Column: When four generations connect, we all benefit

Published May 30 2014
Updated May 30 2014

A baby born in 1900 in the United States had a life expectancy of 47.3 years. When the Social Security Act became law in 1935, the U.S. life expectancy was 62 years.

Flash forward to this century. A U.S. baby born in 2010 has a life expectancy of 78.7 years.

The number of people in the United States age 65 and over has increased from 4 million in 1900 to 40 million in 2010. The number of people living to 85 and over went from near-zero in 1900 to 600,000 at the turn of the century. In 2010, there were 55,000 Americans age 100 or more, and by 2050, demographers project that there will be half a million centenarians.

Florida is a model of the demographic reality the nation will face in 40 years. There are 3.3 million Floridians age 65-plus, 18 percent of the population. More than 500,000 residents are over 85. In Pinellas County, 21.5 percent of the population is 65 or older.

Our society is riding a huge age wave. What accounts for that amazing increase in longevity between our grandparents' generation and today's?

The big factors are advances in medicine — pharmaceuticals, medical procedures and devices like pacemakers — that help patients survive what formerly would have been fatal ailments. Eradication of diseases that often proved fatal to children boosted the number, as did progress in obstetrics, childbirth and childhood immunizations.

In addition, more awareness of workplace hazards and a proactive approach to risk management in recent decades made life safer for those who survived to adulthood. Machinery is safer, work environments are healthier nutritional practices are better and smoking has been demonized. Better understanding of healthy living habits has enabled many born after 1900 stay alive longer and to stay healthier than previous generations.

As a result, Americans are experiencing a historic demographic shift: four full generations in relatively good health living side by side. The four-generation family is becoming the norm.

It is our view that the needs for health care, education, family services, employment, public safety and environmental protection are best addressed through the lens of our four major age groups. How we address the needs of the four generations is among the most critical economic and public policy challenges for the next decade.

We will explore how those four generations — children, parents, grandparents and super-elders — can live in harmony and mutual support at a Community Conversation on June 17. The program, titled "Our Families' Four Generations: Ready or Not, Here We Are!" is sponsored by the Tampa Bay Times and jointly hosted by the St. Petersburg College's Institute for Strategic Policy Solutions and the 4Generations Institute. The conversation will be from 7 p.m. to 9 p.m. in the Digitorium of the SPC Seminole Campus, 9200 113th Street N in Seminole, It is free and open to the public, but advance registration is required at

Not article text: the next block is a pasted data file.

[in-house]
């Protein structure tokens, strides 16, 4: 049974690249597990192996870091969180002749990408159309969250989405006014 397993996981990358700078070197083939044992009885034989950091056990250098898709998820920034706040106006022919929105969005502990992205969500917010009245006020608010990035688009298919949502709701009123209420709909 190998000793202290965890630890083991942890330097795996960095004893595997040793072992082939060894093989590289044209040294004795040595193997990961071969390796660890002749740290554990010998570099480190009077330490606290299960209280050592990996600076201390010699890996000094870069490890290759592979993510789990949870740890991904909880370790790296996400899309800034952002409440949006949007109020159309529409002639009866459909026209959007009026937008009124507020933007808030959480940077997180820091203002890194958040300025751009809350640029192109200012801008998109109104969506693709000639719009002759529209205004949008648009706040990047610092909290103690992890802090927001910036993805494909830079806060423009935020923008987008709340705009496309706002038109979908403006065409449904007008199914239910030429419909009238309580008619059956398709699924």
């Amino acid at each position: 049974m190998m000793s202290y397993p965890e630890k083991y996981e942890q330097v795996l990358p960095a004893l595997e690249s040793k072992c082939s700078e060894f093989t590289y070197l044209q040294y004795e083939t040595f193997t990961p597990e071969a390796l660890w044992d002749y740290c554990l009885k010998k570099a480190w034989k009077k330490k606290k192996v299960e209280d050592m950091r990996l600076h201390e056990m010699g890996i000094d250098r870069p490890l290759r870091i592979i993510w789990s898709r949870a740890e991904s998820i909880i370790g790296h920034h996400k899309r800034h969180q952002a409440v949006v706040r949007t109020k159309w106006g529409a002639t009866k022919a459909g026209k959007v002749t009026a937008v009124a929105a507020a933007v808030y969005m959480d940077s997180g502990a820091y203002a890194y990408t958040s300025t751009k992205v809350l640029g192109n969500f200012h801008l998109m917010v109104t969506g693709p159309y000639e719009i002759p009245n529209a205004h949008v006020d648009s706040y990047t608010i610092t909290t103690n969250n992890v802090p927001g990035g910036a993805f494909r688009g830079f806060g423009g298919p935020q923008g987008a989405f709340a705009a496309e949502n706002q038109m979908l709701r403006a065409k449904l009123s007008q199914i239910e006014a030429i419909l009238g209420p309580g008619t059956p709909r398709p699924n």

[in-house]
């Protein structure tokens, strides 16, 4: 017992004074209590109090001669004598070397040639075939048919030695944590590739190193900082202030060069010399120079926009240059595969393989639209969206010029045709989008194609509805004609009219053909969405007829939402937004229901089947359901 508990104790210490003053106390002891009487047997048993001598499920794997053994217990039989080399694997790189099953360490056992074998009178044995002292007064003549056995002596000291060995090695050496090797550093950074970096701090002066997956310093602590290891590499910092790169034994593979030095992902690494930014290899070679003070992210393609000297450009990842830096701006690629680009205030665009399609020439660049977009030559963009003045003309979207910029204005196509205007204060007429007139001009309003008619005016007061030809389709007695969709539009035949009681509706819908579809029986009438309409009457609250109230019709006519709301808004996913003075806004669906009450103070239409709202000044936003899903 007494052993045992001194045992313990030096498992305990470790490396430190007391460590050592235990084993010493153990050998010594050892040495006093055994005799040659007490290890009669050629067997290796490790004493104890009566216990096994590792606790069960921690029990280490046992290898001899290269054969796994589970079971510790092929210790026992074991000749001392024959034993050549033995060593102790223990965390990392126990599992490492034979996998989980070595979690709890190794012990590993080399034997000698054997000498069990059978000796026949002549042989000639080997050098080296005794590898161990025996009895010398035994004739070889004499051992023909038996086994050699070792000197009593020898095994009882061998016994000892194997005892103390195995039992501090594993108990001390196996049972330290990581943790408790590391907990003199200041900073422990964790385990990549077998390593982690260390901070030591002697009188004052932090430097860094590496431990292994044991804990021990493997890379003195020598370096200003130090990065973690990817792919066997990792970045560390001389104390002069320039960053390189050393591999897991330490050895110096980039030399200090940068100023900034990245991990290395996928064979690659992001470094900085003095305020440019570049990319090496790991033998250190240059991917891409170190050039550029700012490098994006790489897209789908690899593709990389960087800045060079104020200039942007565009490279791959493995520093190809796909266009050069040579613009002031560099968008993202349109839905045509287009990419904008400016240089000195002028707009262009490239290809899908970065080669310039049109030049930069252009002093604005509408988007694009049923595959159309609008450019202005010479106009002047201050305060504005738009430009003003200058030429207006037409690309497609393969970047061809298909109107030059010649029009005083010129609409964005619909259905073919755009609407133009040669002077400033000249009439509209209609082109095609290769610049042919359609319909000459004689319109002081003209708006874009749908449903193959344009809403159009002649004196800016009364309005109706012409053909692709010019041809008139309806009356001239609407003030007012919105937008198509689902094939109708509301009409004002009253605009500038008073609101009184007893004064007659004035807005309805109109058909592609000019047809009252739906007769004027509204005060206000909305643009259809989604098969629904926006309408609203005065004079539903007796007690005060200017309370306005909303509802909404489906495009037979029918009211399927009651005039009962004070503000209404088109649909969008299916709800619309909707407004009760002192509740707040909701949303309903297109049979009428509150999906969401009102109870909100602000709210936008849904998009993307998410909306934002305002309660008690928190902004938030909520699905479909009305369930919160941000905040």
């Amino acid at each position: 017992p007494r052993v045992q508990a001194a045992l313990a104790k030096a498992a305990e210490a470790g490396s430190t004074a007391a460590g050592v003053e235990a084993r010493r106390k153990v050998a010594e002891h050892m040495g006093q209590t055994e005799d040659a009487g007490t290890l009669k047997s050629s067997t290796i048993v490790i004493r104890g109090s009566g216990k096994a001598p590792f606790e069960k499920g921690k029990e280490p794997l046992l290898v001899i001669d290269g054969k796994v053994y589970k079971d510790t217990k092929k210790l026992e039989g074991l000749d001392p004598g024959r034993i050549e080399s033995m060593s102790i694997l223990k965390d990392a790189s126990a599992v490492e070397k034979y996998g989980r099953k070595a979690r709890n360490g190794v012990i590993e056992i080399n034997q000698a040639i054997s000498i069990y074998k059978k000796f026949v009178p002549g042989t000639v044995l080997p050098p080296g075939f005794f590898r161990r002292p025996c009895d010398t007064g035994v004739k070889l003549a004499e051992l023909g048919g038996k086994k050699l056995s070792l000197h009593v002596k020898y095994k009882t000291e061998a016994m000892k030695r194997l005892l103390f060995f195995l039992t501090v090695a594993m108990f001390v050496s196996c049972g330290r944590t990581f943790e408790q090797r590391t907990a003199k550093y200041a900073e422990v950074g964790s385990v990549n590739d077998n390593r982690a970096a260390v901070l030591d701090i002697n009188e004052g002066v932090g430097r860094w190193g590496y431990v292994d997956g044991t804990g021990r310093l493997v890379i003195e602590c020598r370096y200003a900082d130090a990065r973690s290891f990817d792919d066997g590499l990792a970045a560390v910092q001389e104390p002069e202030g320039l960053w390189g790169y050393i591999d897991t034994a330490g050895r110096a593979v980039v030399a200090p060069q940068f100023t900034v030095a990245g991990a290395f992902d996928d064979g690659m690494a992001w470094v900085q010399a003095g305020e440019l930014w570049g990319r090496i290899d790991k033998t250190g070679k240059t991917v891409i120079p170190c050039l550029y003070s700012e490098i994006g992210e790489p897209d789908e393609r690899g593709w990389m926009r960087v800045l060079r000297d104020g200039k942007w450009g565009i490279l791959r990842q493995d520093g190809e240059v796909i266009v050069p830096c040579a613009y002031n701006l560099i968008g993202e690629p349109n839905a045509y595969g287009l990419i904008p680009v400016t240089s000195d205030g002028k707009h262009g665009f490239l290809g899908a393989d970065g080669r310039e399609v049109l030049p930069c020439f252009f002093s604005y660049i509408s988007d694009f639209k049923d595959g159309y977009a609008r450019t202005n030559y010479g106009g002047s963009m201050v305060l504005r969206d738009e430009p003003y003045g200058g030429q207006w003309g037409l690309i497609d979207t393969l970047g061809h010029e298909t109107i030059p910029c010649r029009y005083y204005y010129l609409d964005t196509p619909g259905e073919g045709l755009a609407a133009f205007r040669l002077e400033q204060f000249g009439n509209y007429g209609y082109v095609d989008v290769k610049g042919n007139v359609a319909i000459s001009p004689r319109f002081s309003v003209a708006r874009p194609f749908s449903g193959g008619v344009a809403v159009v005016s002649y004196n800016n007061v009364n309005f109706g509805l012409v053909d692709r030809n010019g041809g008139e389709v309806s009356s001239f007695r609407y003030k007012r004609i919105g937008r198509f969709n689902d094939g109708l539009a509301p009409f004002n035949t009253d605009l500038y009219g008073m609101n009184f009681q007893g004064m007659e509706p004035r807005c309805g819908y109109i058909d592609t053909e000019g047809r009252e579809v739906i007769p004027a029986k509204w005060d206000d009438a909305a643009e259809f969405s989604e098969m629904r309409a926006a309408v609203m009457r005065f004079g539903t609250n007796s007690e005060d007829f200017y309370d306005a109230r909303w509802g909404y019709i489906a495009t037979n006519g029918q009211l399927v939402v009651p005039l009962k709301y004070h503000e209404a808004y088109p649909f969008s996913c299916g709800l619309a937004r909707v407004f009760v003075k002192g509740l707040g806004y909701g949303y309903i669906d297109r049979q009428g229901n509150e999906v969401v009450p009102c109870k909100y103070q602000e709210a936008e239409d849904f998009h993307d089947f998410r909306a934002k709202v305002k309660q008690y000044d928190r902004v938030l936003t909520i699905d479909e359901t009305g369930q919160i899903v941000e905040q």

Six local experts representing community organizations that serve the four generational groups will present their perspectives on both the challenges we face and the opportunities our multigenerational society offers in community connections and innovative programs. Audience members will be given the opportunity to share their ideas and opinions.

Some examples of proposed connections: Young children can benefit from reading tutors. Foster youth are in need of mentors. Teens are looking for opportunities to gain public service credits and positive work experience. Young singles and couples have some time — and a great desire — to give back and make a difference. Retirees realize they can play only so much golf and tennis before they need additional activities to share their energies and interests. Friendly visitors can be recruited for our elders who feel isolated in assisted living facilities and nursing homes.

The benefits of connecting the generations represent an opportunity worthy of investment.

We are excited by the potential for intergenerational cooperation that could come from this initiative.

If all of the unused resources of time and energy among the generations were channeled into assisting the needy, lonely and imperiled, it would represent a seismic shift in societal well-being.